How I decided to become a Mental Health First Aider
This is a non-technical post, but about a topic that I find essential to discuss, especially in tech communities.
I grew up in an environment where mental health problems were taboo, and nobody seemed to experience them. (This has changed recently with, for example, the books of the psychiatrist, Gülseren Budayıcıoğlu turning into best-sellers and one after another into TV series in Turkey.) So, very early on, mental health and the stigma around it fascinated me. I devoured books like I Never Promised You a Rose Garden by Joanne Greenberg. I've spent many moments reflecting on The Bell Jar by Slyvia Plath.
The more hopeless you were, the further away they hid you. ― Sylvia Plath, The Bell Jar
As years passed, mental health has become a subject of my "real" life and not only in literature. I witnessed a colleague slowly sink into an alternative reality; another close friend had a period of panic attacks. As a teacher, I have found out, sometimes too late, how some of my students fought with depression. I felt painfully inadequate and helpless in all of these situations; I scolded myself for being blind and deaf to miss some of the early struggles, and at the same time, felt unqualified to help. Deep down, I knew I was petrified of saying or doing the wrong thing. I made excuses: “I don't want to be invasive, I don't want to say the wrong thing”.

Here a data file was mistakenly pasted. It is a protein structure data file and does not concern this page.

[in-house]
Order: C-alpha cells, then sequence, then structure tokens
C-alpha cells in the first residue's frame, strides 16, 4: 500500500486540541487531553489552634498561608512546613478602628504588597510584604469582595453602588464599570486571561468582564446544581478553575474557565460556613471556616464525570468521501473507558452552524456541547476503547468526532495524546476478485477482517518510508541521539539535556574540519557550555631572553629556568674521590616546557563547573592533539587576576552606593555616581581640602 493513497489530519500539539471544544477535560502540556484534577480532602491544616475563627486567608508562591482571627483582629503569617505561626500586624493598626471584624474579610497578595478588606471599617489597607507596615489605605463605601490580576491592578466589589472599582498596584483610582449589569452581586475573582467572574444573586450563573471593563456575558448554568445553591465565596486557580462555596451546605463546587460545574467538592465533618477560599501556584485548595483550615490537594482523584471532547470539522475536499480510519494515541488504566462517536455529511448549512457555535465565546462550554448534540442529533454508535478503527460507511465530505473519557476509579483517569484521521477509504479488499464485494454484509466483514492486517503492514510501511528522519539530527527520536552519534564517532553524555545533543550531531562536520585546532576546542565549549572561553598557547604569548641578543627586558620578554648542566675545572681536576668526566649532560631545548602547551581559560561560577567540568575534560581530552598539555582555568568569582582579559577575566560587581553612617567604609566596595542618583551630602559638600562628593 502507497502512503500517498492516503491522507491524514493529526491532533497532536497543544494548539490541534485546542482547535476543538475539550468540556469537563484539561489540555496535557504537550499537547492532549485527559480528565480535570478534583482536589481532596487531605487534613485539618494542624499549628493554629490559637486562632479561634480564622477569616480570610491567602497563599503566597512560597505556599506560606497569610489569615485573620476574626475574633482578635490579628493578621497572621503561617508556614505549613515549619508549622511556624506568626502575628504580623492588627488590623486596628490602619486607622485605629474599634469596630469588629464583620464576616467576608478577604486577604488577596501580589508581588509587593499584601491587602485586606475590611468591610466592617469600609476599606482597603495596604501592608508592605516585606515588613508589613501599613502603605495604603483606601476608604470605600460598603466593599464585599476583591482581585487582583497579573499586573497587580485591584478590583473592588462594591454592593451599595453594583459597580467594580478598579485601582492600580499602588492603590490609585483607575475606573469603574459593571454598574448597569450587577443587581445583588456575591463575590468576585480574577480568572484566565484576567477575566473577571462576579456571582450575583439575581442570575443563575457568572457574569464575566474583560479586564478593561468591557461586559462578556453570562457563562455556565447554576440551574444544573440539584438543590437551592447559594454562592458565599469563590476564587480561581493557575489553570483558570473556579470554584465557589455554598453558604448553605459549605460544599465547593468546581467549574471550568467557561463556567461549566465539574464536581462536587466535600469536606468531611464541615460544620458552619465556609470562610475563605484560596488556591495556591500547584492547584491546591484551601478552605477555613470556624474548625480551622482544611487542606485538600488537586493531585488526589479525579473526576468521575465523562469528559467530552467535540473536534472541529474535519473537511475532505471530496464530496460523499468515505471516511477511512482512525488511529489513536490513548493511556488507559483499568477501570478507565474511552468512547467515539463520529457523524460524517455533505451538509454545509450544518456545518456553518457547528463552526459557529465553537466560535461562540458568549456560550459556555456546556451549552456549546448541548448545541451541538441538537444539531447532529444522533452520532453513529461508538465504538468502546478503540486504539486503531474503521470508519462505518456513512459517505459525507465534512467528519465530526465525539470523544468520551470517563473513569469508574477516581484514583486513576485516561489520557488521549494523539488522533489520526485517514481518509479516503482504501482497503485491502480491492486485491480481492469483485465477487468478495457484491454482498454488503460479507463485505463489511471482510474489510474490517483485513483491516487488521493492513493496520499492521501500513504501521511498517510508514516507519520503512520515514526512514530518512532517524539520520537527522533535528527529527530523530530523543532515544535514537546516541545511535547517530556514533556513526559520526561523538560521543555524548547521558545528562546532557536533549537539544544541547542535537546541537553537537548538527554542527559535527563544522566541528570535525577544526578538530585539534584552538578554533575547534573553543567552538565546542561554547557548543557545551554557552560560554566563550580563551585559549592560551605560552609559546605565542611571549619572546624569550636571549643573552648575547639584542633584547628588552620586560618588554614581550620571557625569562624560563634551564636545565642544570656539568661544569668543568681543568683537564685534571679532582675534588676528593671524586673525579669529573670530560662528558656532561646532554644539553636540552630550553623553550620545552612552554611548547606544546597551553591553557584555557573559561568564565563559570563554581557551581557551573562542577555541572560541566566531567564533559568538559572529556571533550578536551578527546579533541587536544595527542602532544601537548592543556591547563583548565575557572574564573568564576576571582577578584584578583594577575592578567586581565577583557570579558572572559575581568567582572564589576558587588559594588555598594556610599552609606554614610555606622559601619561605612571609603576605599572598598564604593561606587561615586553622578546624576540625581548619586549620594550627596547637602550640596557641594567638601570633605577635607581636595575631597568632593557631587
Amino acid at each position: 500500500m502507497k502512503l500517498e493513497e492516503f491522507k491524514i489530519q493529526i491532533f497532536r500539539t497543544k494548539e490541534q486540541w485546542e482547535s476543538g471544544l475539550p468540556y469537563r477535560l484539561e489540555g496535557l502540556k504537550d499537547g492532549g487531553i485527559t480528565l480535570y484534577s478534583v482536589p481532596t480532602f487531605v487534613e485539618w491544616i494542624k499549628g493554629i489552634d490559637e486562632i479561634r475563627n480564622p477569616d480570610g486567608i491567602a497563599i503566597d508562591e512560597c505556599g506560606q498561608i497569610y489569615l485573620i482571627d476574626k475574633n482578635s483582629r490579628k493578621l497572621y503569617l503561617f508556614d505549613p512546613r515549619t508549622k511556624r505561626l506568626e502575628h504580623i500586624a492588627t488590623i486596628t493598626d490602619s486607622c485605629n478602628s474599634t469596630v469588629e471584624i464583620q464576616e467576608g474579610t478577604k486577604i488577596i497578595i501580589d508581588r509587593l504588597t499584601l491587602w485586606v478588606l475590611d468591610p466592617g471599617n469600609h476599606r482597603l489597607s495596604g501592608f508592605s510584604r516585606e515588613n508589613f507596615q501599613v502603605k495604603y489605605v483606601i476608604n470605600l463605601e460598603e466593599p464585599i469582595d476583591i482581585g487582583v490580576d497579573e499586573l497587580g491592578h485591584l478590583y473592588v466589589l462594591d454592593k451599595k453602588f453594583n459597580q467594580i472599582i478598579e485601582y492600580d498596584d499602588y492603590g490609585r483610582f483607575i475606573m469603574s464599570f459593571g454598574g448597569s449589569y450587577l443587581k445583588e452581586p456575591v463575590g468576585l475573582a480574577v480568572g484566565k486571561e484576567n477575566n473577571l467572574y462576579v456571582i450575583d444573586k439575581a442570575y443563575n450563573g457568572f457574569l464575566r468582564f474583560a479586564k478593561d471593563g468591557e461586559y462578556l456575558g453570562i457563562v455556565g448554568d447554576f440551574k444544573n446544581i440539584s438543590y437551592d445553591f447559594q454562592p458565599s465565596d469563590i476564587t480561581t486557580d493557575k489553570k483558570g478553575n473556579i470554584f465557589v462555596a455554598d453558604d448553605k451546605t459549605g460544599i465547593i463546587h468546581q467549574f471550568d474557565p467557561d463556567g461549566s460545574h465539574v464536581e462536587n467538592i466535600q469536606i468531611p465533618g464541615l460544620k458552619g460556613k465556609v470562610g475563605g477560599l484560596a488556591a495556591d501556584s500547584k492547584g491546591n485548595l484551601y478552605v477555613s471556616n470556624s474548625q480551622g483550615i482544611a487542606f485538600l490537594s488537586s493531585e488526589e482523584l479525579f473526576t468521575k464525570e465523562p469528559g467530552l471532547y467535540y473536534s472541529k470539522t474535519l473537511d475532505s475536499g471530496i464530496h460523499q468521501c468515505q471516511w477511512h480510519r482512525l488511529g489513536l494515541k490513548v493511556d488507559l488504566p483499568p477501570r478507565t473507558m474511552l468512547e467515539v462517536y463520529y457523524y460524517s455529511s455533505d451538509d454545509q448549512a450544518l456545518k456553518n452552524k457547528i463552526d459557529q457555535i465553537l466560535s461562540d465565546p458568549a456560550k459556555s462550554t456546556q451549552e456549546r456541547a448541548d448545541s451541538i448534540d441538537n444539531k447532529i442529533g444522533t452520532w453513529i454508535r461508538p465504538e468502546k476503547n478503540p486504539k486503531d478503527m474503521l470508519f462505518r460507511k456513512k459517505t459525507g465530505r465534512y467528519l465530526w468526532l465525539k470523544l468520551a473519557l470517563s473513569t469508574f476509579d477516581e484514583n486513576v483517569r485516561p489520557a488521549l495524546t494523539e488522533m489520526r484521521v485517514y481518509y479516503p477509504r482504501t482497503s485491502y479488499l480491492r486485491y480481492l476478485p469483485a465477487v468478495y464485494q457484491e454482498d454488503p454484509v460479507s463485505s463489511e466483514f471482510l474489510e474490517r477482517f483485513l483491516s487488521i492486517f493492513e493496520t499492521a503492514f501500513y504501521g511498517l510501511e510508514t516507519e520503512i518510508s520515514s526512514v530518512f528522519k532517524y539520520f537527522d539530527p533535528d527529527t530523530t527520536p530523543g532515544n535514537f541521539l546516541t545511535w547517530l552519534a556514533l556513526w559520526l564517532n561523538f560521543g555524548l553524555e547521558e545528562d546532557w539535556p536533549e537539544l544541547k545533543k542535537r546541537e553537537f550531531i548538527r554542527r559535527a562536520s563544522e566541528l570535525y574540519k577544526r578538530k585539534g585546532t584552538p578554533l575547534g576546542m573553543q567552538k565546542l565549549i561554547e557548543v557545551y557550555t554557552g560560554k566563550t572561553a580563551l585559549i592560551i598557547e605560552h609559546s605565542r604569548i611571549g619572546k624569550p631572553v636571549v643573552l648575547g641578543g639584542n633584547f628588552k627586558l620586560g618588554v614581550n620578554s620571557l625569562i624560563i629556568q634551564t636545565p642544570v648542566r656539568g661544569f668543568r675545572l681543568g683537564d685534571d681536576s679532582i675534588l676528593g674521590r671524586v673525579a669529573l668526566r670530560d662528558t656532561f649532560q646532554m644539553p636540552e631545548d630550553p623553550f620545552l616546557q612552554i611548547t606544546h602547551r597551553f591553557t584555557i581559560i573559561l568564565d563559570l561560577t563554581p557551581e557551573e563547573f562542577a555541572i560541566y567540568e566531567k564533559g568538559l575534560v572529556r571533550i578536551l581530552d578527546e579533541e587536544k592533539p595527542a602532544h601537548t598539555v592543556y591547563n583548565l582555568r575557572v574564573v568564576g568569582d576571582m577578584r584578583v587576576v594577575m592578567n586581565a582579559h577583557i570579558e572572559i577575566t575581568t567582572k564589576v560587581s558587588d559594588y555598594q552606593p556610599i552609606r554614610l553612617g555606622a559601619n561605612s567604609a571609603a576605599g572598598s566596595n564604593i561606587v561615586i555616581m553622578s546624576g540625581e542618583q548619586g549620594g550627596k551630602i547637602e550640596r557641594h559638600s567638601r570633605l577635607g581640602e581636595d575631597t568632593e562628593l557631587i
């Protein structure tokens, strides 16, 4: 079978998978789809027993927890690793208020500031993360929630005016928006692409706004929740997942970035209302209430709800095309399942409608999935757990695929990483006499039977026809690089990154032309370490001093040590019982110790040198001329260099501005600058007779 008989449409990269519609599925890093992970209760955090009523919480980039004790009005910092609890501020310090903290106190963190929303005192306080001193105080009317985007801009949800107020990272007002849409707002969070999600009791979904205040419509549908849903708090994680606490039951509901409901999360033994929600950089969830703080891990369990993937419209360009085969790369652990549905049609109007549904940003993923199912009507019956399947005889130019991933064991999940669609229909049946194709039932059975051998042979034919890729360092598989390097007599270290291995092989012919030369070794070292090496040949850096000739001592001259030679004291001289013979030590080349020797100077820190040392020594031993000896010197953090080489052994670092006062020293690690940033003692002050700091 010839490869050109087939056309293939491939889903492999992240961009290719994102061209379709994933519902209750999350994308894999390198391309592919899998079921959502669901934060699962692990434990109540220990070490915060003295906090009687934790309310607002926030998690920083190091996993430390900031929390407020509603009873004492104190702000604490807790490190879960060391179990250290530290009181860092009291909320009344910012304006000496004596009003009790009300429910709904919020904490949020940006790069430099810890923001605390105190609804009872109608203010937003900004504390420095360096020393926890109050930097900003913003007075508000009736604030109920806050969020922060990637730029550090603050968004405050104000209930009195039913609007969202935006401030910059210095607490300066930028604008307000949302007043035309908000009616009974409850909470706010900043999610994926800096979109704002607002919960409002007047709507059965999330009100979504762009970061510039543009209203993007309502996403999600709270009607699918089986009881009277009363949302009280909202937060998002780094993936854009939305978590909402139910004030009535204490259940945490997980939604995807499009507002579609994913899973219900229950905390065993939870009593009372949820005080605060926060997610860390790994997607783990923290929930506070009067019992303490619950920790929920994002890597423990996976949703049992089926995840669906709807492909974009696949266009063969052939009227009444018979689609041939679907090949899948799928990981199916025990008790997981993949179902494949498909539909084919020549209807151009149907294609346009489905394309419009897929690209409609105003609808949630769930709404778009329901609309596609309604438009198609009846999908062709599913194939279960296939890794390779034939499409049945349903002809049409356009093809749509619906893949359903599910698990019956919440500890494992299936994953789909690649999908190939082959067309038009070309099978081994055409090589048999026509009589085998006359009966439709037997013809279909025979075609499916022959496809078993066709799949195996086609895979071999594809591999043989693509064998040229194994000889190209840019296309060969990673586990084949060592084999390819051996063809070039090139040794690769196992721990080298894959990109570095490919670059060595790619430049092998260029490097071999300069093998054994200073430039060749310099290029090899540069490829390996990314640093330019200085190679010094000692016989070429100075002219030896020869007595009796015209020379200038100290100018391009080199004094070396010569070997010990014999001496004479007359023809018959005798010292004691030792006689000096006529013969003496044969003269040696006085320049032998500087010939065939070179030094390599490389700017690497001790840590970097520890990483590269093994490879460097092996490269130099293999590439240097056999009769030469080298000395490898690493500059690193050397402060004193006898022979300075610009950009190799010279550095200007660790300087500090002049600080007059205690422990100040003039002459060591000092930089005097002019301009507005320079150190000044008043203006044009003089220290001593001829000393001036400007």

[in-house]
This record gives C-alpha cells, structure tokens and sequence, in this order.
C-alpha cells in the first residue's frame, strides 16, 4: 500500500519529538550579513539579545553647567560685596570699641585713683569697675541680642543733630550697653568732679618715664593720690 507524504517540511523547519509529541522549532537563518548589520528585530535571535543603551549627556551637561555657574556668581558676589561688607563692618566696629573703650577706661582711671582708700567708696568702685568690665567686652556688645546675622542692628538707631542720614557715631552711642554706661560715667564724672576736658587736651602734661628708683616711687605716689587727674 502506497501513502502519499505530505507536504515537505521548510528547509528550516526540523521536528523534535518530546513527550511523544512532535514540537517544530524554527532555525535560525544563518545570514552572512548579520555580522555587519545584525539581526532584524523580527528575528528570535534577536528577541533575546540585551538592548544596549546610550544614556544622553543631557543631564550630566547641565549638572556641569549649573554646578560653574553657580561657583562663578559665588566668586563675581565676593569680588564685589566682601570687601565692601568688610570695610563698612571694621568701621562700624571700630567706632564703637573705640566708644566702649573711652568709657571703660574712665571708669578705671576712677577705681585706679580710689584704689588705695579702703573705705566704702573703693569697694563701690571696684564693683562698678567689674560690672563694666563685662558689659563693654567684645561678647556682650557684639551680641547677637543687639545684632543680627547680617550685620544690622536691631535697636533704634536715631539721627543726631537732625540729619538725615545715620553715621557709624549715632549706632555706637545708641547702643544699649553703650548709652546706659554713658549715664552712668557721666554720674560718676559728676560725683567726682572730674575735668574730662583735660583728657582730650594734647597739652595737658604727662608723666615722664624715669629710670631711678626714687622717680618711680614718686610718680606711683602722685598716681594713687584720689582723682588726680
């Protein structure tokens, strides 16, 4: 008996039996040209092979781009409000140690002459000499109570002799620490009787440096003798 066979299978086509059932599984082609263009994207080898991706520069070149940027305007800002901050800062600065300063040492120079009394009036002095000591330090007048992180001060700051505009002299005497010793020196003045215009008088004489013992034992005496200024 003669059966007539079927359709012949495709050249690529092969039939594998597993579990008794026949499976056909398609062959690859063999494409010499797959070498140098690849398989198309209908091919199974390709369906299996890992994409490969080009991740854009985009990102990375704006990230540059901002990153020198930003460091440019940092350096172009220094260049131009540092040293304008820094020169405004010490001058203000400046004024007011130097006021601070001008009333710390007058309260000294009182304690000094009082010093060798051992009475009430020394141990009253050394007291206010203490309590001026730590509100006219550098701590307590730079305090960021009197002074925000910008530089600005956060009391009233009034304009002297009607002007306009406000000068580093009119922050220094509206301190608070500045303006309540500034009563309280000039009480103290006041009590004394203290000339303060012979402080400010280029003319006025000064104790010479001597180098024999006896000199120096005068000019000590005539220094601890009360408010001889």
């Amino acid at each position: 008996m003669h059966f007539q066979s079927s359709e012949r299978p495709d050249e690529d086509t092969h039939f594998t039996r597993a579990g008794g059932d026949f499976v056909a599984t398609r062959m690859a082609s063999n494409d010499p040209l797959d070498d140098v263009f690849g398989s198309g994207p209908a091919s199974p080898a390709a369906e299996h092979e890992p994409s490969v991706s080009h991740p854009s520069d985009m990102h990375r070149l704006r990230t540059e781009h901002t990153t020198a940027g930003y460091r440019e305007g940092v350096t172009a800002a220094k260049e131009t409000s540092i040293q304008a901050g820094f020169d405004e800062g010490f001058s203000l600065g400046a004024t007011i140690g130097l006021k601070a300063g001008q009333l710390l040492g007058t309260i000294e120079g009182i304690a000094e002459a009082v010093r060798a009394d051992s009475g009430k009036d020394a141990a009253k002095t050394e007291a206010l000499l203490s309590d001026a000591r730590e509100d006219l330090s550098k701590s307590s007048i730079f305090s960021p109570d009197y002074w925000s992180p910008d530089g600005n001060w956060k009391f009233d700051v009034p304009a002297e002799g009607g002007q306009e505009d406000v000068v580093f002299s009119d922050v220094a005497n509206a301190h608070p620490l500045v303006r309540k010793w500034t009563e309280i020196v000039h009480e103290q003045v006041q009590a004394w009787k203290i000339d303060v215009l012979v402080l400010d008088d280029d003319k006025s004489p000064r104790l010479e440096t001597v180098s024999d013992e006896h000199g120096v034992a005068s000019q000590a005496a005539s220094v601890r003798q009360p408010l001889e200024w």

However, that excuse of not having the right language to engage in mental health conversations started to feel stale, especially during the pandemic, when people are isolated. I decided it's time to be more proactive and took an Adult Mental Health First Aider course at my university.
In any first aid course, you learn an action plan to help a person. In Mental Health First Aid, the course of action is ALGEE.
Approach the person, assess with any crisis
Listen and communicate non-judgmentally
Give support and information
Encourage the person to get appropriate professional help
Encourage other supports
It feels simple, but it is powerful; and like a mantra, it helps me pause and reflect before acting.
The course also made me realise mental health is a continuum in two axes, ranging from good mental health to poor mental health and from having no diagnosis to having a diagnosis of a severe mental illness. We all exist somewhere along these axes, and we can also move around them. Understanding this fluidity made me feel ready to engage in mental health conversations. We can do all our part, and there are several helpful resources on the web to start taking better care of ourselves and each other.